Approximately 80 percent of the watershed of Miller Run is owned by Bucknell University. Land uses in the stream's watershed include an urban college campus, a golf course, a new housing development, and suburban territory on the edge of the watershed. A total of 37.5 percent of the watershed is on urban land and 13.1 percent is on forested land.
Miller Run has been described as "not appealing on the University campus" and can damage property during high flow conditions. Wetlands in the vicinity of the stream have been proposed for the purpose of stormwater retention. The Music and Arts Building is situated on top of the stream at one location. Its removal has been recommended to reduce building flooding and restore the stream to a natural state.
Miller Run has historically experienced significant modifications to increase its ability to carry away stormwater. Channelization and terracing was being done in the floodplain of Miller Run as early as the 1930s. By the 1940s, a reach of the stream near the old Davis Gymnasium has been straightened and channelized, but there was still no riprap. By the 1950s, numerous culverts and extensive channelization existed along the stream.
Some time in or before 2011, a major research project involving 80 students and 11 faculty members was carried out on Miller Run. The project involved GIS mapping, drone flights, sediment and water samples, and GPS measurements. The project was an extension of studies done by Allison Shaffer in 2007 and a stream restoration course taught by Bucknell University professors Craig Kochel and Matt McTammany in 2009. In 2010, the Pennsylvania Department of Environmental Protection awarded Bucknell University a $178,000 Growing Greener grant to restore the upper reaches of the stream.
The Bucknell University golf course is located in the vicinity of Miller Run. In 2015, a restoration project on the stream attracted some criticism from users of the golf course, as it has dried up the area and caused the driving range to look "like a desert" and business had been significantly reduced. They also criticized the scientific merit of the project, as the stream had barely any water in it. However, the Bucknell University website states that the project—which is supported by a $270,000 Growing Greener grant—"could change the way stream monitoring and restoration is carried out statewide".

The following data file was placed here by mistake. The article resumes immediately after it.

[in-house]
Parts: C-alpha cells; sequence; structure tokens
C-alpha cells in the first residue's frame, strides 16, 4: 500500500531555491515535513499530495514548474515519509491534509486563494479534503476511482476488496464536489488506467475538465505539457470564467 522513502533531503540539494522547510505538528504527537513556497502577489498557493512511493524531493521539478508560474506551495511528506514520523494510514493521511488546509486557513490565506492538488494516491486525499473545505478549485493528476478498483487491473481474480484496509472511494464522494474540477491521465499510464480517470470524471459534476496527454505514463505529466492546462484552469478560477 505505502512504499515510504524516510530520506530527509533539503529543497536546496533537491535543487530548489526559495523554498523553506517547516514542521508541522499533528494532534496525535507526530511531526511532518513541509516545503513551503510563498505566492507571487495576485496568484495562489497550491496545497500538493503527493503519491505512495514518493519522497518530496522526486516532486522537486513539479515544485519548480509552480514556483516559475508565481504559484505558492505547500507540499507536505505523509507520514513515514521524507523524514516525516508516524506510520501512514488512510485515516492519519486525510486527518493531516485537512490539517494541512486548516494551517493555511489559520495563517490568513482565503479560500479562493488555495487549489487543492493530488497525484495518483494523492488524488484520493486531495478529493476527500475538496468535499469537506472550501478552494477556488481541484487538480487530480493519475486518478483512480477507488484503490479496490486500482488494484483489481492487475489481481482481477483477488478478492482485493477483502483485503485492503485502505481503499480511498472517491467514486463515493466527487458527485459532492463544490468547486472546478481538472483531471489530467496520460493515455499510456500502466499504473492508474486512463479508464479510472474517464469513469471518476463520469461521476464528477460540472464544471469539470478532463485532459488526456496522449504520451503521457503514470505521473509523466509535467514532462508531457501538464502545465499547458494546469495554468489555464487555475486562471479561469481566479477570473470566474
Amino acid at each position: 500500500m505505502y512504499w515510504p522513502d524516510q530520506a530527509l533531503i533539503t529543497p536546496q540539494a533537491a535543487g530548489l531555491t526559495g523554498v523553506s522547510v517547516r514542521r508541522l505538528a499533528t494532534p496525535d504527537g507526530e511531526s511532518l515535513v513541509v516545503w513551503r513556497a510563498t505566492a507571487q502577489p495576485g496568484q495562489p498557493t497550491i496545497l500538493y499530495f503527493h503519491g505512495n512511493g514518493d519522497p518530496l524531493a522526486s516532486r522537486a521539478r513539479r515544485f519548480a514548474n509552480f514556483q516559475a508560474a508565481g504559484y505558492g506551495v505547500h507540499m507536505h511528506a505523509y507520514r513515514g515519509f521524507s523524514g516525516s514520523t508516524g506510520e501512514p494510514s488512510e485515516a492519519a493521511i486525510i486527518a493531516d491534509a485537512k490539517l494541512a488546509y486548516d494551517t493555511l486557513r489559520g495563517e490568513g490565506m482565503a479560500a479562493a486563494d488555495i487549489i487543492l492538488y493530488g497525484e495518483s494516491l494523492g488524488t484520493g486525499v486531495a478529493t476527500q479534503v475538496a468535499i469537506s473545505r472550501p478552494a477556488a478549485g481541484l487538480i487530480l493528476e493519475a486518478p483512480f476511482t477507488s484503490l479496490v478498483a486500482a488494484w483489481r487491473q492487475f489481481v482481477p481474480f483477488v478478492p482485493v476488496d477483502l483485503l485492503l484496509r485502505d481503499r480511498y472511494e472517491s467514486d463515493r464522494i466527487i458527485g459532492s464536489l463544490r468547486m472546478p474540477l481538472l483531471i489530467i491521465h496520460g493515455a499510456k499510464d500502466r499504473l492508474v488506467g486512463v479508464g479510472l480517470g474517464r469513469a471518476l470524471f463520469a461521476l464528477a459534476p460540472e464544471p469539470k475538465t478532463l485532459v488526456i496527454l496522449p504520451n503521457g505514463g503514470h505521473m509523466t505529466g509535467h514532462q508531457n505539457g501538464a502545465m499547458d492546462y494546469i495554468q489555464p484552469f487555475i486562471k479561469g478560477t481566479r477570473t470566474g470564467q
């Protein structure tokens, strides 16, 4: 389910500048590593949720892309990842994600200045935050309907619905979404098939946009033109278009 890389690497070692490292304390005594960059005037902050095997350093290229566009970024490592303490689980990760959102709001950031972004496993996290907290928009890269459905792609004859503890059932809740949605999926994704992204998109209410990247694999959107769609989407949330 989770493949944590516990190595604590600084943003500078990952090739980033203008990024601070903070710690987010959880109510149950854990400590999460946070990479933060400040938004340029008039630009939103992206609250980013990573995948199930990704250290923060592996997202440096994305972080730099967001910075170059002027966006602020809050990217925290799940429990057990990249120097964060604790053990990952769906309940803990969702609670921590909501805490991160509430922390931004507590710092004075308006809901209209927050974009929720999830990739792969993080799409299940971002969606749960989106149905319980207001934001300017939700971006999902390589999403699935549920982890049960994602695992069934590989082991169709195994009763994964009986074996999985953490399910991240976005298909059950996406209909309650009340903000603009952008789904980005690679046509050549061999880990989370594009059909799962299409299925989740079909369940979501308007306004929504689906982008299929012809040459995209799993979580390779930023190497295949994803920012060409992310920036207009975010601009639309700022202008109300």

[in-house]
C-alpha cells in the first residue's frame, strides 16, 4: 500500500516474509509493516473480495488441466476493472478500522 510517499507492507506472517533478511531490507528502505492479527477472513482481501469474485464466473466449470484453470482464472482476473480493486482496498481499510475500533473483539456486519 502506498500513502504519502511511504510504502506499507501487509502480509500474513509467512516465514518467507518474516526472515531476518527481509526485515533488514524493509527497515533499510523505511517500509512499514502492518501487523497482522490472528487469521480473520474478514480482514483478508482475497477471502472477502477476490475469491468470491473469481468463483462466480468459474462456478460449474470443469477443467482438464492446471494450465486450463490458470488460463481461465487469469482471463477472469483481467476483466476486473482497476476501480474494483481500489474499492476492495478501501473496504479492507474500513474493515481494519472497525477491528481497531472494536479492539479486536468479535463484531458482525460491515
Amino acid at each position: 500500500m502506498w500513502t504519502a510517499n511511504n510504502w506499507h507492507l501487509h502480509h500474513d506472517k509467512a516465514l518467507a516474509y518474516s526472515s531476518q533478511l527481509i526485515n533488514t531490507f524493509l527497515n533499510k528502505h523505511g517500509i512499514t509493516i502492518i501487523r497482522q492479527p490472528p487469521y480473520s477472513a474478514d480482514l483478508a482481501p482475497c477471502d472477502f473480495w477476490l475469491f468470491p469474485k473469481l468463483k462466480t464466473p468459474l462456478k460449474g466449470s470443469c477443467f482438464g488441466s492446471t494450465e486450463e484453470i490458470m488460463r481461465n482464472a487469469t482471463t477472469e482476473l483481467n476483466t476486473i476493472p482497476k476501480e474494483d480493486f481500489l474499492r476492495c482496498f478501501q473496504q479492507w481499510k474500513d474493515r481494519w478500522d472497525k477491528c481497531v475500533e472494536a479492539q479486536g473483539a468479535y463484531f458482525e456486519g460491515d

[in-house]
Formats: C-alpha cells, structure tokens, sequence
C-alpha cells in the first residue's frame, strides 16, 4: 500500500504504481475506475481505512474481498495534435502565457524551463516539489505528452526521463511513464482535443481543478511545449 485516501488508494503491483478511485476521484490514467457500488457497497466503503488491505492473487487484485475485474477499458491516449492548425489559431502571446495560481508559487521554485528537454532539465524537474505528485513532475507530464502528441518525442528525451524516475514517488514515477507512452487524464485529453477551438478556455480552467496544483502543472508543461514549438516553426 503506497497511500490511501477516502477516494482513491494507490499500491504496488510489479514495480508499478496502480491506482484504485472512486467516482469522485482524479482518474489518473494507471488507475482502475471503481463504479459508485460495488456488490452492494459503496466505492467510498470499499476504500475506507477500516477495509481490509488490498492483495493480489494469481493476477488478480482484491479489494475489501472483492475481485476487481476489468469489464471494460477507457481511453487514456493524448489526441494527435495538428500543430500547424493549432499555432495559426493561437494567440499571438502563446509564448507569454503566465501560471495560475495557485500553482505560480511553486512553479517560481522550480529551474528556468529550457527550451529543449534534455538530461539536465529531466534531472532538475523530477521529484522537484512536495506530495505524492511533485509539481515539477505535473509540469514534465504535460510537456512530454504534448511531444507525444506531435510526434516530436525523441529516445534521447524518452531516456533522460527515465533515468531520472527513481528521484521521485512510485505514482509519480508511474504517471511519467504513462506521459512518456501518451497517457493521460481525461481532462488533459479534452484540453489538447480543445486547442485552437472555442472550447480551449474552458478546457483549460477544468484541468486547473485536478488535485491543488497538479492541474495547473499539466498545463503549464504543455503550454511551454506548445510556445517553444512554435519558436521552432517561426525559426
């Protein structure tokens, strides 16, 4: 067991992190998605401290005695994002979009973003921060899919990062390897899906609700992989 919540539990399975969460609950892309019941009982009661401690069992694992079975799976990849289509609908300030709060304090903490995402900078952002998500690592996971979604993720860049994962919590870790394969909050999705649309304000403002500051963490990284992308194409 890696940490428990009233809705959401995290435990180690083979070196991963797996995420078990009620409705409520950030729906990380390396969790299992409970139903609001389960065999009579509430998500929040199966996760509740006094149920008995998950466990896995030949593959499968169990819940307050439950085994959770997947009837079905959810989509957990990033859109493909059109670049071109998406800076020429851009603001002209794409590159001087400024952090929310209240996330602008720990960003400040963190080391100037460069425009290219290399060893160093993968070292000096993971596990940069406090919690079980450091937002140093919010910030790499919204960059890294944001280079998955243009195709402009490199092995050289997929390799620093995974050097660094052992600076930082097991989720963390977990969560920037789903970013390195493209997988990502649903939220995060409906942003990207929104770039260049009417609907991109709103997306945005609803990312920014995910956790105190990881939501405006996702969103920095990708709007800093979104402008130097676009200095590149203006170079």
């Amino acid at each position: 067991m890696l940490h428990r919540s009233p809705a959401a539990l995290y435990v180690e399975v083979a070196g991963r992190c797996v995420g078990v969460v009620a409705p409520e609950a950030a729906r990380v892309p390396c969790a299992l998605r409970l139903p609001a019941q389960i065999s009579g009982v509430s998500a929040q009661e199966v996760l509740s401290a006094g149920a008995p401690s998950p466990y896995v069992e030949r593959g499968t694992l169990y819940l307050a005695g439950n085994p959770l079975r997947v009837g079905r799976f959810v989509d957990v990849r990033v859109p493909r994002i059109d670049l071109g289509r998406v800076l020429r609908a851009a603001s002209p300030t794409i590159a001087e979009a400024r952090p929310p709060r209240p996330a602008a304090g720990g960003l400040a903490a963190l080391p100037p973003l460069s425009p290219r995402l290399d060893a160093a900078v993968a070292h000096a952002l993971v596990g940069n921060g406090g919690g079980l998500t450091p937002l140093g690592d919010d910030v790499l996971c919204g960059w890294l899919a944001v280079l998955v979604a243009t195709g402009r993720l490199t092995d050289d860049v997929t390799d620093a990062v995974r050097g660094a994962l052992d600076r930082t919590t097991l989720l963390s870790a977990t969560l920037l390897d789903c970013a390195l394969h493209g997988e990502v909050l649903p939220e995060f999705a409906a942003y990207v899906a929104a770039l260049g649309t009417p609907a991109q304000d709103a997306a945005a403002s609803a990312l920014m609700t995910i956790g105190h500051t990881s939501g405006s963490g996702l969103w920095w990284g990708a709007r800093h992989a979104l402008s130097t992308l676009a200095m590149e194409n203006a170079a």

Miller Run is considered by the Pennsylvania Department of Environmental Protection to be a Warmwater Fishery. In a 2009 study, 23 individuals belonging to six fish species were observed in the stream. Twenty individuals from six species—namely, bluegill sunfish, central stoneroller, creek chub, cutlips minnow, common shiner, and pumpkinseed sunfish—were observed in the upper reaches. However, the only fish observed further downstream were three creek chubs. The significant majority of the fish observed at both sites were adults.
Miller Run has an extremely low concentration of benthic macroinvertebrates in all of its reaches. On a scale of 0 to 100, various sites on Miller Run had an IBI score of 14.47 to 25.82 (values below 63 indicate an impaired waterbody). The biodiversity levels of the macroinvertebrates are also very low; the Shannon Diversity Index scores range from 0.607 to 1.726. However, only a small fraction of the macroinvertebrates belong to pollution-sensitive taxa (specifically, 25 percent in the upper reaches, 10 percent in the middle reaches, and 5 percent in the lower reaches).
Common macroinvertebrate taxa in Miller Run at site MR-1 include Diptera, Amphipoda, Turbellaria, and Isopoda. Macroinvertebrate taxa in the stream at site MR-2 include Diptera, Amphipoda, Isopoda, and Oligochaeta. At the site MR-3, taxa include Diptera, Amphipoda, Turbellaria, and Isopoda, while at site MR-4, Diptera is by far the most common order.
Miller Run has been assessed using the method used by the Pennsylvania Department of Environmental Protection. On a scale from 0 to 240, it ranked between 59 (poor) and 122 (marginal), depending on the stream reach. The ratings became progressively poorer as the stream moved downstream through the Bucknell University campus. The concentration of Chlorophyll a in Miller Run ranges from 2 to 12 micrograms per square centimetre (6.6×10−5 to 0.000393 oz/sq ft), and varies even at a single site. The concentration generally tends to increase further downstream.